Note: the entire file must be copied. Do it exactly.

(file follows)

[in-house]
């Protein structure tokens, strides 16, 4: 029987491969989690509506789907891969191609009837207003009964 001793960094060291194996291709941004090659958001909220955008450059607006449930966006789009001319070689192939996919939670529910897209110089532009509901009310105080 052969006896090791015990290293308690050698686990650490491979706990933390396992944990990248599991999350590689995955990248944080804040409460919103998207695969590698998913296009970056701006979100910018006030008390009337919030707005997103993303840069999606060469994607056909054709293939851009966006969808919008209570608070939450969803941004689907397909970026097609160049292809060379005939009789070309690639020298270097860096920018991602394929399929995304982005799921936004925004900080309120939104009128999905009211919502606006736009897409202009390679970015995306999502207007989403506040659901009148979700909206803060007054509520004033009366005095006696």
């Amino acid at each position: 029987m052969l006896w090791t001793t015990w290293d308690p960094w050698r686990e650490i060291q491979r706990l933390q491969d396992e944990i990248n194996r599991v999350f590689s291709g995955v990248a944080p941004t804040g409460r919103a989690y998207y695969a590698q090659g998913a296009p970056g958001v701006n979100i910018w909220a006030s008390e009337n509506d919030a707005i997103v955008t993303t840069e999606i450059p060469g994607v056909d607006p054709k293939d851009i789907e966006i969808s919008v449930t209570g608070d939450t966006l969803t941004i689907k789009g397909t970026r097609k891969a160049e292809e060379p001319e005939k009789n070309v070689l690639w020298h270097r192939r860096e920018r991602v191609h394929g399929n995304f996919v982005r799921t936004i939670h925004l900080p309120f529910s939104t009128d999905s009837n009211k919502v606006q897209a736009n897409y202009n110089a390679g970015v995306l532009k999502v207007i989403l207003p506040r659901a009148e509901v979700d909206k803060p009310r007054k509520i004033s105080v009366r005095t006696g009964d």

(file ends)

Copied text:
[in-house]
């Protein structure tokens, strides 16, 4: 029987491969989690509506789907891969191609009837207003009964 001793960094060291194996291709941004090659958001909220955008450059607006449930966006789009001319070689192939996919939670529910897209110089532009509901009310105080 052969006896090791015990290293308690050698686990650490491979706990933390396992944990990248599991999350590689995955990248944080804040409460919103998207695969590698998913296009970056701006979100910018006030008390009337919030707005997103993303840069999606060469994607056909054709293939851009966006969808919008209570608070939450969803941004689907397909970026097609160049292809060379005939009789070309690639020298270097860096920018991602394929399929995304982005799921936004925004900080309120939104009128999905009211919502606006736009897409202009390679970015995306999502207007989403506040659901009148979700909206803060007054509520004033009366005095006696």
């Amino acid at each position: 029987m052969l006896w090791t001793t015990w290293d308690p960094w050698r686990e650490i060291q491979r706990l933390q491969d396992e944990i990248n194996r599991v999350f590689s291709g995955v990248a944080p941004t804040g409460r919103a989690y998207y695969a590698q090659g998913a296009p970056g958001v701006n979100i910018w909220a006030s008390e009337n509506d919030a707005i997103v955008t993303t840069e999606i450059p060469g994607v056909d607006p054709k293939d851009i789907e966006i969808s919008v449930t209570g608070d939450t966006l969803t941004i689907k789009g397909t970026r097609k891969a160049e292809e060379p001319e005939k009789n070309v070689l690639w020298h270097r192939r860096e920018r991602v191609h394929g399929n995304f996919v982005r799921t936004i939670h925004l900080p309120f529910s939104t009128d999905s009837n009211k919502v606006q897209a736009n897409y202009n110089a390679g970015v995306l532009k999502v207007i989403l207003p506040r659901a009148e509901v979700d909206k803060p009310r007054k509520i004033s105080v009366r005095t006696g009964d």